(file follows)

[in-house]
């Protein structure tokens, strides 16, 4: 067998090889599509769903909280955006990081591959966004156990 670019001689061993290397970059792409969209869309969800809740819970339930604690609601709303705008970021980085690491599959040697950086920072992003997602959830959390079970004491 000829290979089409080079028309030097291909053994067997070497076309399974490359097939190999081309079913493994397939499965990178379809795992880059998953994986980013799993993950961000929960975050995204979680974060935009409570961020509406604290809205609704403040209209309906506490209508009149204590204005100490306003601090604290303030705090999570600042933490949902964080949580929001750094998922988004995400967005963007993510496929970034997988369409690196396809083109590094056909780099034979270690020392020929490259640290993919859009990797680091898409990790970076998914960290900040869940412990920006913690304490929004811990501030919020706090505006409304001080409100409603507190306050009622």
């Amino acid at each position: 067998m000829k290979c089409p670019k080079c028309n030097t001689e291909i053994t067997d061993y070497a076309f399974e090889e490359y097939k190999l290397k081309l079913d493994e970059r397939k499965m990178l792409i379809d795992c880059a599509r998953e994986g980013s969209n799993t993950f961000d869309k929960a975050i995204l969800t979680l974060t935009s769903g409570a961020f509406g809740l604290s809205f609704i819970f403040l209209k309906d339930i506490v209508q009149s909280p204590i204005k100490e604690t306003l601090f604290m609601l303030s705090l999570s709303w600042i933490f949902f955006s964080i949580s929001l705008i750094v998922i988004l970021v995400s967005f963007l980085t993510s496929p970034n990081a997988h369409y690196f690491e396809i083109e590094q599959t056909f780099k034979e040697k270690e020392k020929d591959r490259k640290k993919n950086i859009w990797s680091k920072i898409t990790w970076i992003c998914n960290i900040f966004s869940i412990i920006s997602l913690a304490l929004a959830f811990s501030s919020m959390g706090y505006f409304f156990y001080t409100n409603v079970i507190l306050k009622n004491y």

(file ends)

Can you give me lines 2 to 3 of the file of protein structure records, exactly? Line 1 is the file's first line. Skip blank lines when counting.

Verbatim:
């Protein structure tokens, strides 16, 4: 067998090889599509769903909280955006990081591959966004156990 670019001689061993290397970059792409969209869309969800809740819970339930604690609601709303705008970021980085690491599959040697950086920072992003997602959830959390079970004491 000829290979089409080079028309030097291909053994067997070497076309399974490359097939190999081309079913493994397939499965990178379809795992880059998953994986980013799993993950961000929960975050995204979680974060935009409570961020509406604290809205609704403040209209309906506490209508009149204590204005100490306003601090604290303030705090999570600042933490949902964080949580929001750094998922988004995400967005963007993510496929970034997988369409690196396809083109590094056909780099034979270690020392020929490259640290993919859009990797680091898409990790970076998914960290900040869940412990920006913690304490929004811990501030919020706090505006409304001080409100409603507190306050009622």
């Amino acid at each position: 067998m000829k290979c089409p670019k080079c028309n030097t001689e291909i053994t067997d061993y070497a076309f399974e090889e490359y097939k190999l290397k081309l079913d493994e970059r397939k499965m990178l792409i379809d795992c880059a599509r998953e994986g980013s969209n799993t993950f961000d869309k929960a975050i995204l969800t979680l974060t935009s769903g409570a961020f509406g809740l604290s809205f609704i819970f403040l209209k309906d339930i506490v209508q009149s909280p204590i204005k100490e604690t306003l601090f604290m609601l303030s705090l999570s709303w600042i933490f949902f955006s964080i949580s929001l705008i750094v998922i988004l970021v995400s967005f963007l980085t993510s496929p970034n990081a997988h369409y690196f690491e396809i083109e590094q599959t056909f780099k034979e040697k270690e020392k020929d591959r490259k640290k993919n950086i859009w990797s680091k920072i898409t990790w970076i992003c998914n960290i900040f966004s869940i412990i920006s997602l913690a304490l929004a959830f811990s501030s919020m959390g706090y505006f409304f156990y001080t409100n409603v079970i507190l306050k009622n004491y």